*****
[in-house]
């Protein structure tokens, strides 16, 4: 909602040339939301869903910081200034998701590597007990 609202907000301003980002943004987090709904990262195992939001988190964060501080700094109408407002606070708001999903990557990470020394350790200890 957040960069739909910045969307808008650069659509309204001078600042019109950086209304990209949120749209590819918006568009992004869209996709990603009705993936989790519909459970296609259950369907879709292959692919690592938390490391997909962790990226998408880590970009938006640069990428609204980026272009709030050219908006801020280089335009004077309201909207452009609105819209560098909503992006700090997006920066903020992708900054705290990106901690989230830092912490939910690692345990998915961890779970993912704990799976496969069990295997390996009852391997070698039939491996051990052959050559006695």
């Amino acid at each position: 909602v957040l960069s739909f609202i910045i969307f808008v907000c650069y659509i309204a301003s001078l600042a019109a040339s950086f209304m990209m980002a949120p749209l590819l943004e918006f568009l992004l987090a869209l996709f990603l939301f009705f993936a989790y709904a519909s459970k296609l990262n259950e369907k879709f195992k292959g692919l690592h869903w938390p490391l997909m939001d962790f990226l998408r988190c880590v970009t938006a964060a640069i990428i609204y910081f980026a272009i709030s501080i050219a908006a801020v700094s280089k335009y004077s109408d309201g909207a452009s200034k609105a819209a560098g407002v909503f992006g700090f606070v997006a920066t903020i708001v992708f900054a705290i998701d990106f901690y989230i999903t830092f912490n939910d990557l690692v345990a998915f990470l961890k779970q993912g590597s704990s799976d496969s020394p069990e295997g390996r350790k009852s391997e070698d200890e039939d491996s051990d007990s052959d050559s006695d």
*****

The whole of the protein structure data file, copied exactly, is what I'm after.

[in-house]
């Protein structure tokens, strides 16, 4: 909602040339939301869903910081200034998701590597007990 609202907000301003980002943004987090709904990262195992939001988190964060501080700094109408407002606070708001999903990557990470020394350790200890 957040960069739909910045969307808008650069659509309204001078600042019109950086209304990209949120749209590819918006568009992004869209996709990603009705993936989790519909459970296609259950369907879709292959692919690592938390490391997909962790990226998408880590970009938006640069990428609204980026272009709030050219908006801020280089335009004077309201909207452009609105819209560098909503992006700090997006920066903020992708900054705290990106901690989230830092912490939910690692345990998915961890779970993912704990799976496969069990295997390996009852391997070698039939491996051990052959050559006695």
């Amino acid at each position: 909602v957040l960069s739909f609202i910045i969307f808008v907000c650069y659509i309204a301003s001078l600042a019109a040339s950086f209304m990209m980002a949120p749209l590819l943004e918006f568009l992004l987090a869209l996709f990603l939301f009705f993936a989790y709904a519909s459970k296609l990262n259950e369907k879709f195992k292959g692919l690592h869903w938390p490391l997909m939001d962790f990226l998408r988190c880590v970009t938006a964060a640069i990428i609204y910081f980026a272009i709030s501080i050219a908006a801020v700094s280089k335009y004077s109408d309201g909207a452009s200034k609105a819209a560098g407002v909503f992006g700090f606070v997006a920066t903020i708001v992708f900054a705290i998701d990106f901690y989230i999903t830092f912490n939910d990557l690692v345990a998915f990470l961890k779970q993912g590597s704990s799976d496969s020394p069990e295997g390996r350790k009852s391997e070698d200890e039939d491996s051990d007990s052959d050559s006695d």